Earlier I posted an excerpt from Margaret Forster’s book, The Memory Box, in which one of her characters is unable to live in the present, as “everything exciting lay in the future.”
John Banville’s character in ‘The Sea’, has the opposite problem as he finds his mind always gravitating to the past. As he is reminiscing to his daughter she challenges him:
‘You live in the past', she said.
I was about to give a sharp reply, but paused. She was right, after all.
Life, authentic life, is supposed to be all struggle, unflagging action and affirmation, the will butting its blunt head against the world's wall, suchlike, but when I look back I see that the greater part of my energies was always given over to the simple search for shelter, for comfort, for, yes, I admit, it, for cosiness. This is a surprising, not to say a shocking, realisation. Before, I saw myself as something of a buccaneer, facing all-comers with a cutlass in my teeth, but now I am compelled to acknowledge that this was a delusion.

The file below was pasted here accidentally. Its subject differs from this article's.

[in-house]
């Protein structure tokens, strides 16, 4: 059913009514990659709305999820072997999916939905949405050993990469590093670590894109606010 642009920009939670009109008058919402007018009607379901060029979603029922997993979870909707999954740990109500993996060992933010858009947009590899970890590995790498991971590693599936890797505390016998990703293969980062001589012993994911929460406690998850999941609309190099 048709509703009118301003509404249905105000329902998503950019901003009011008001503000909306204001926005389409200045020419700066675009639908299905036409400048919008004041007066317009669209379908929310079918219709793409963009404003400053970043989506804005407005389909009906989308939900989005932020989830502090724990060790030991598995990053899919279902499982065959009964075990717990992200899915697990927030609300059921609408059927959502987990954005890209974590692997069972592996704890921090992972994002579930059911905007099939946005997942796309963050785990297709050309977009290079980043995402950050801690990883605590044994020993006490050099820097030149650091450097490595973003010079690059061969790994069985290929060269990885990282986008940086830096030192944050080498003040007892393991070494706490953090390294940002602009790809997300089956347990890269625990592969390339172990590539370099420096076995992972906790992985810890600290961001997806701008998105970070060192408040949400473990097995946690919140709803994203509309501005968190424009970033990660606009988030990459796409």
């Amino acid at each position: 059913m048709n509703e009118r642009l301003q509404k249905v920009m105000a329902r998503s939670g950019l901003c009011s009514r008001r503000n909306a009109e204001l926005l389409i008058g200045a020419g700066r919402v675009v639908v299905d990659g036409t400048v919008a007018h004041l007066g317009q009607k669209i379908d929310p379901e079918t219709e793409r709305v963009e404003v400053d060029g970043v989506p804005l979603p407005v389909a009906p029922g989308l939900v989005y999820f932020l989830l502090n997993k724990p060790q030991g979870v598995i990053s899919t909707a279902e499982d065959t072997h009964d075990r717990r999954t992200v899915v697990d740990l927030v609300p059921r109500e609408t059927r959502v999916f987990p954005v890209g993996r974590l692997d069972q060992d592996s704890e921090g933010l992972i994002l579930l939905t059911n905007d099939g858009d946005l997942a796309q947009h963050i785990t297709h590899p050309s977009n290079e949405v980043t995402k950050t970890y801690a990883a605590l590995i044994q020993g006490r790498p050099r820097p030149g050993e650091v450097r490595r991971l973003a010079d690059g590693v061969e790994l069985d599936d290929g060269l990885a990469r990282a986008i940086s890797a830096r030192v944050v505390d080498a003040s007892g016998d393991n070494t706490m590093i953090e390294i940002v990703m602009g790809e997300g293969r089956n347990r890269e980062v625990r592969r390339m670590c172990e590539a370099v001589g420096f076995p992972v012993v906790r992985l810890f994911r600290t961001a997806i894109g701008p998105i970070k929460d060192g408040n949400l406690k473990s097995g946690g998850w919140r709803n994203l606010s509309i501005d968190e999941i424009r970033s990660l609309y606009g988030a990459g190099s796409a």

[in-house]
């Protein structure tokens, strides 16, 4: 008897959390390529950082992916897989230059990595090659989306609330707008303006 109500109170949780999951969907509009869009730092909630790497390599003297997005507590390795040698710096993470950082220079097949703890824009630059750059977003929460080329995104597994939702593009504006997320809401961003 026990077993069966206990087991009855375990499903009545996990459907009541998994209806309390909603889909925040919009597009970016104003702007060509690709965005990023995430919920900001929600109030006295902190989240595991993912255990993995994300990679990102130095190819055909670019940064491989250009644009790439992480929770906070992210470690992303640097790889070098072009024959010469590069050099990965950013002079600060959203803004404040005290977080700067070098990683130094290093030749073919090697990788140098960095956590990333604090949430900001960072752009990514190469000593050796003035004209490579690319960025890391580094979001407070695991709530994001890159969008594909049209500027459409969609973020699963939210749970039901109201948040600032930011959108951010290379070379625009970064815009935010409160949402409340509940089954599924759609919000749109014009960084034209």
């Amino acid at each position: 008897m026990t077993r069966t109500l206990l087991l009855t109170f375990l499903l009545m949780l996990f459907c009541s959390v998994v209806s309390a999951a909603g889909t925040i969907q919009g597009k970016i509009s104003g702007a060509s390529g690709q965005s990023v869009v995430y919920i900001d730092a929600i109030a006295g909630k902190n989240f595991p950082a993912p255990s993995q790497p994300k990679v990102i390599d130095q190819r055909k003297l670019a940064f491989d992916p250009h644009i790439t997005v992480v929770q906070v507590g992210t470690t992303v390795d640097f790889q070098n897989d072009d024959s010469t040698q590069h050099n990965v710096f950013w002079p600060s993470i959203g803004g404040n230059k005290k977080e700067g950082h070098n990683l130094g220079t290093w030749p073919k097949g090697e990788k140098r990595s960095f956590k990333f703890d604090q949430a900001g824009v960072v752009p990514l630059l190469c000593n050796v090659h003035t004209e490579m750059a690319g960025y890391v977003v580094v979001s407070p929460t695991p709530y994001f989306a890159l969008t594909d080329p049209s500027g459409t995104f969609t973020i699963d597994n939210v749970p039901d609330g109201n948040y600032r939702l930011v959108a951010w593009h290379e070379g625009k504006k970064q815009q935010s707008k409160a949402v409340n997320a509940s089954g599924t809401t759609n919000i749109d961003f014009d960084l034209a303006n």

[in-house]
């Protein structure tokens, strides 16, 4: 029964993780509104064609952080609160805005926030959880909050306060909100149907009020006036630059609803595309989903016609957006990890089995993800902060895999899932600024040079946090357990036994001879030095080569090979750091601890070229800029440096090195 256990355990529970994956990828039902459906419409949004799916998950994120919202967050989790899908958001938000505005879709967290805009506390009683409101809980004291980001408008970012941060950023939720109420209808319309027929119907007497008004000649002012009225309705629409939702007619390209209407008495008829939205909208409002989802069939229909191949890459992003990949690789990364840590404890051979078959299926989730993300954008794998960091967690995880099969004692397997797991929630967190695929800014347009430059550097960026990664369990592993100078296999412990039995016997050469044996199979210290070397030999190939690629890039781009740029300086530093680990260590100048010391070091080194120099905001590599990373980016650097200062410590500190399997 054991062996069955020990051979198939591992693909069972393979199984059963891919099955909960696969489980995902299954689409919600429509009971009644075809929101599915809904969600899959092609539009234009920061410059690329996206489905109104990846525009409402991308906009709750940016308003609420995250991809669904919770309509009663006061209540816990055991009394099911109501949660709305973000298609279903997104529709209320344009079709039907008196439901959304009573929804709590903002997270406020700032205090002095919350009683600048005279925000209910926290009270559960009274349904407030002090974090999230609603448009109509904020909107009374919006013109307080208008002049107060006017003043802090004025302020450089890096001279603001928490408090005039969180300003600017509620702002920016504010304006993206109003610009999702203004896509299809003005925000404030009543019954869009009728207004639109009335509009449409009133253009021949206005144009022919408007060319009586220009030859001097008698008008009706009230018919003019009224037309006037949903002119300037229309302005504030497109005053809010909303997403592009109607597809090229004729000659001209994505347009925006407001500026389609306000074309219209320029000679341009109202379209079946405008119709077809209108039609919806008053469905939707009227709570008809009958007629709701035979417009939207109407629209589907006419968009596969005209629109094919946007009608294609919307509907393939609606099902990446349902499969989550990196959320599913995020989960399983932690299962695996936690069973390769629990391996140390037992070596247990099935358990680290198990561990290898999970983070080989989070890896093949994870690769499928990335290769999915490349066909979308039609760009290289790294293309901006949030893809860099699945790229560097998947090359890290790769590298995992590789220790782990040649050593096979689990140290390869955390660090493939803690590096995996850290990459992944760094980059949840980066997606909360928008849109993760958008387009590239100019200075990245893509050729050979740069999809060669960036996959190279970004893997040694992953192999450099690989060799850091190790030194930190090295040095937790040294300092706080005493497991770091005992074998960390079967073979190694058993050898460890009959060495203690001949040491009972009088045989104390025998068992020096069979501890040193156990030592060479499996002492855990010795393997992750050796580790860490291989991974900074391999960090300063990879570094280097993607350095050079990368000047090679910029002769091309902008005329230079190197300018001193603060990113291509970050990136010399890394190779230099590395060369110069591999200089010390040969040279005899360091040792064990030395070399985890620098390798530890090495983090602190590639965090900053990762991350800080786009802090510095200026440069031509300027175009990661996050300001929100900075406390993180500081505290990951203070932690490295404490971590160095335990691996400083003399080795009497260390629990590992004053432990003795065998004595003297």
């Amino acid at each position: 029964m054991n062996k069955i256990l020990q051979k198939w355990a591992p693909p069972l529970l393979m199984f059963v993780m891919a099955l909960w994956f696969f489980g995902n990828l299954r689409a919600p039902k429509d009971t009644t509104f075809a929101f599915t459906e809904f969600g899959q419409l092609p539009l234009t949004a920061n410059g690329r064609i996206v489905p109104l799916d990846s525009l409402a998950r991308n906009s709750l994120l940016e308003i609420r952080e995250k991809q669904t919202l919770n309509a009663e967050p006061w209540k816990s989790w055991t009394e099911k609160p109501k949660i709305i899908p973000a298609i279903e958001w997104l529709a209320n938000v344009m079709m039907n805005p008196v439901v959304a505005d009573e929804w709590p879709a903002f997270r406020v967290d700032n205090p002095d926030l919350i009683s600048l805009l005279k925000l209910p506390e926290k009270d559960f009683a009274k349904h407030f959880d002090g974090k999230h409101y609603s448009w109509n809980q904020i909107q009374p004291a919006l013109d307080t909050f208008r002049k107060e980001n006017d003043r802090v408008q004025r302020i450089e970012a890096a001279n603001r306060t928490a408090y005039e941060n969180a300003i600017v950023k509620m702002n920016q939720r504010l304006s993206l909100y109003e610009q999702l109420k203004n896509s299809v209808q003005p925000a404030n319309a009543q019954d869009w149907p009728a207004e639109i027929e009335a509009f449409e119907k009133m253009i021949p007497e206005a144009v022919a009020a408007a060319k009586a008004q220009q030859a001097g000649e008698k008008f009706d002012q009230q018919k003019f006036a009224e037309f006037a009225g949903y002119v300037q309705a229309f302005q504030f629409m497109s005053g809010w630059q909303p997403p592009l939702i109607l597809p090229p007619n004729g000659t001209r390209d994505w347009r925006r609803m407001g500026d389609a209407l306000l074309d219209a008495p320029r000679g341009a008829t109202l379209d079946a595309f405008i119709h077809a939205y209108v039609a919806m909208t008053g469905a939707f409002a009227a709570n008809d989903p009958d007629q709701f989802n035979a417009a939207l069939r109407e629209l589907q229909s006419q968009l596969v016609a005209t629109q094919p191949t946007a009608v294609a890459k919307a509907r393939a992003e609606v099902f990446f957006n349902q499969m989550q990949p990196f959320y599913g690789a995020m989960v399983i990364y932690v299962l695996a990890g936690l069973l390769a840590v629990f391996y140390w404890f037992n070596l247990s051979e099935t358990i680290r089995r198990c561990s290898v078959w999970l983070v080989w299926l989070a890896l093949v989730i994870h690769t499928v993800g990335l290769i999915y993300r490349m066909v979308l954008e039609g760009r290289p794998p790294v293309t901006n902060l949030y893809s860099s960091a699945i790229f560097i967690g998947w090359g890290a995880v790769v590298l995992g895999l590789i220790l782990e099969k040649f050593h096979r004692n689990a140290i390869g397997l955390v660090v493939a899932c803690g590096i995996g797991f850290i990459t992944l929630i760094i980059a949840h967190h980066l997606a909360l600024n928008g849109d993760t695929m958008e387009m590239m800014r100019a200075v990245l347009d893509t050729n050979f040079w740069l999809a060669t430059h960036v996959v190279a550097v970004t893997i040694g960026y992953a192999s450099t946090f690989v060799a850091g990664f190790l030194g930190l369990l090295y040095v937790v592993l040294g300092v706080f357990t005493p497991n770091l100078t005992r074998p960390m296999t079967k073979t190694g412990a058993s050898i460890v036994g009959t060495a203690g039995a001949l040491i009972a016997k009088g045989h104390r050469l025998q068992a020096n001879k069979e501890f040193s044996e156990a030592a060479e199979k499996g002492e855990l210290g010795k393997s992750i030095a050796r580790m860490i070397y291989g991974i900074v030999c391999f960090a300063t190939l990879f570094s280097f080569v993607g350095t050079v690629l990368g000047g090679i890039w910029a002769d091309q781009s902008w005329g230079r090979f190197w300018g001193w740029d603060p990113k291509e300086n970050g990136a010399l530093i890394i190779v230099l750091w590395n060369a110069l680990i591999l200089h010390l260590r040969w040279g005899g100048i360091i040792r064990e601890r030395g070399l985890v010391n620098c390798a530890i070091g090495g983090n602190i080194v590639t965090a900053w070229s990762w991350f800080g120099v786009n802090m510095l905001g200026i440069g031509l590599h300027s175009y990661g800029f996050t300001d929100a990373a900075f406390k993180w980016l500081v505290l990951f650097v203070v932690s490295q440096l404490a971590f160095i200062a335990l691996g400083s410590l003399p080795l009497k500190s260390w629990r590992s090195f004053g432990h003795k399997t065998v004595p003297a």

To be concealed, protected, guarded, that is all I have ever truly wanted, to burrow down into a place of womby warmth and cower there, hidden from the sky's indifferent gaze and the harsh air's damagings. That is why the past is just such a retreat for me, I go there eagerly, rubbing my hands and shaking off the cold present and the colder future. And yet, what existence, really, does it have, the past? After all, it is only what the present was, once, the present that is gone, no more than that. And yet.
John Banville, The Sea (London: Picador, 2005), 60-61.
Image: “Before, I saw myself as something of a buccaneer, facing all-comers with a cutlass in my teeth, but now I am compelled to acknowledge that this was a delusion.”